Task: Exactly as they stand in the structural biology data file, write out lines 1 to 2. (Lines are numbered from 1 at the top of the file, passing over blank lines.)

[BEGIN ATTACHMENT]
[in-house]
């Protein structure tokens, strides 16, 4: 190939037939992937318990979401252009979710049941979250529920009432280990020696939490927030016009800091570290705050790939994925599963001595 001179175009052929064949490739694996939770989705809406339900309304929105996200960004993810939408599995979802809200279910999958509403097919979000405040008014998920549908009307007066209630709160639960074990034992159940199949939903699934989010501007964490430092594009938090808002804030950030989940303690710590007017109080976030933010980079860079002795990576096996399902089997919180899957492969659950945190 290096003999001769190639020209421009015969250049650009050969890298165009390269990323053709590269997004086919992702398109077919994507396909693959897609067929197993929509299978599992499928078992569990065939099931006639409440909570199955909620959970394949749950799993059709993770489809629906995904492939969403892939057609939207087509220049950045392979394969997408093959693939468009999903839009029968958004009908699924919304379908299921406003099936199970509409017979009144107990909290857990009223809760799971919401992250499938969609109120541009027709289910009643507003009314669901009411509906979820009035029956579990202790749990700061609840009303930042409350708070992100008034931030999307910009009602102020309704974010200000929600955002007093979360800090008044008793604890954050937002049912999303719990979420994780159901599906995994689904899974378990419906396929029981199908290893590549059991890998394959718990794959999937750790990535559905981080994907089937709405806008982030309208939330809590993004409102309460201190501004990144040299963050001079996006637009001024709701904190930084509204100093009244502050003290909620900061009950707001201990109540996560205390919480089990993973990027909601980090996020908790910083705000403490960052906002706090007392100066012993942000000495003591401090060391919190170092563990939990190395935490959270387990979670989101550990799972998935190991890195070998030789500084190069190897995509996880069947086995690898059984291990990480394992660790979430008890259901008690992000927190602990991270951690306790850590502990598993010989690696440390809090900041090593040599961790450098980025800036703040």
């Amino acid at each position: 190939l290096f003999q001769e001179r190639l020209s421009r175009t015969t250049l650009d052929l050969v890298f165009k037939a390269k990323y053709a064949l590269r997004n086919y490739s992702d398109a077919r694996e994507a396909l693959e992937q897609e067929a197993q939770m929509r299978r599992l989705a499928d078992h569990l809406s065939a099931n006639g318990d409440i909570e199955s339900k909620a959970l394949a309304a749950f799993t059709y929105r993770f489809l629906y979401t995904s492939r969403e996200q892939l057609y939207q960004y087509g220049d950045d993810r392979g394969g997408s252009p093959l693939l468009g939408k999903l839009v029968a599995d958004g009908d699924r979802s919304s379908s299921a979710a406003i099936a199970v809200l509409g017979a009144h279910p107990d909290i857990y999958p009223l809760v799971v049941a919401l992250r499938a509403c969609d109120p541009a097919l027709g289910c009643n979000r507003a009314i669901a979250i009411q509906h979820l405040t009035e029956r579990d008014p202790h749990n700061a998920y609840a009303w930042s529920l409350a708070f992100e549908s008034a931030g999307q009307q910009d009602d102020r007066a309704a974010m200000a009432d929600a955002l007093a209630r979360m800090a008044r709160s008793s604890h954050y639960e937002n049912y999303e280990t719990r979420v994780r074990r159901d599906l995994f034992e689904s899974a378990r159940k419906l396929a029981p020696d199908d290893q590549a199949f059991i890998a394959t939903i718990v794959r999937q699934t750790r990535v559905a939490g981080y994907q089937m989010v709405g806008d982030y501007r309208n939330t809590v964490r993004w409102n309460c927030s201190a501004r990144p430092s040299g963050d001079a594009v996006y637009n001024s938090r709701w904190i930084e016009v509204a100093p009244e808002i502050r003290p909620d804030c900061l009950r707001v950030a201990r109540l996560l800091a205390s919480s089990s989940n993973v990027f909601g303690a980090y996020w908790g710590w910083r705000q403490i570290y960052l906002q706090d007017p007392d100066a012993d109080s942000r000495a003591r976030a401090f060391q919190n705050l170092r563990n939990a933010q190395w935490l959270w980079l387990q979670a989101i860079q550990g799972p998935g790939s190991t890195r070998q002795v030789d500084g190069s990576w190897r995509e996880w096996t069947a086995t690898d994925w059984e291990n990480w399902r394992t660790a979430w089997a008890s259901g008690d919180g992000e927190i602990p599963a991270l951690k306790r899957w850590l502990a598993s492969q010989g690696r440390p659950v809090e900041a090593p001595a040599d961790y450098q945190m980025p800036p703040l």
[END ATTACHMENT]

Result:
[in-house]
């Protein structure tokens, strides 16, 4: 190939037939992937318990979401252009979710049941979250529920009432280990020696939490927030016009800091570290705050790939994925599963001595 001179175009052929064949490739694996939770989705809406339900309304929105996200960004993810939408599995979802809200279910999958509403097919979000405040008014998920549908009307007066209630709160639960074990034992159940199949939903699934989010501007964490430092594009938090808002804030950030989940303690710590007017109080976030933010980079860079002795990576096996399902089997919180899957492969659950945190 290096003999001769190639020209421009015969250049650009050969890298165009390269990323053709590269997004086919992702398109077919994507396909693959897609067929197993929509299978599992499928078992569990065939099931006639409440909570199955909620959970394949749950799993059709993770489809629906995904492939969403892939057609939207087509220049950045392979394969997408093959693939468009999903839009029968958004009908699924919304379908299921406003099936199970509409017979009144107990909290857990009223809760799971919401992250499938969609109120541009027709289910009643507003009314669901009411509906979820009035029956579990202790749990700061609840009303930042409350708070992100008034931030999307910009009602102020309704974010200000929600955002007093979360800090008044008793604890954050937002049912999303719990979420994780159901599906995994689904899974378990419906396929029981199908290893590549059991890998394959718990794959999937750790990535559905981080994907089937709405806008982030309208939330809590993004409102309460201190501004990144040299963050001079996006637009001024709701904190930084509204100093009244502050003290909620900061009950707001201990109540996560205390919480089990993973990027909601980090996020908790910083705000403490960052906002706090007392100066012993942000000495003591401090060391919190170092563990939990190395935490959270387990979670989101550990799972998935190991890195070998030789500084190069190897995509996880069947086995690898059984291990990480394992660790979430008890259901008690992000927190602990991270951690306790850590502990598993010989690696440390809090900041090593040599961790450098980025800036703040």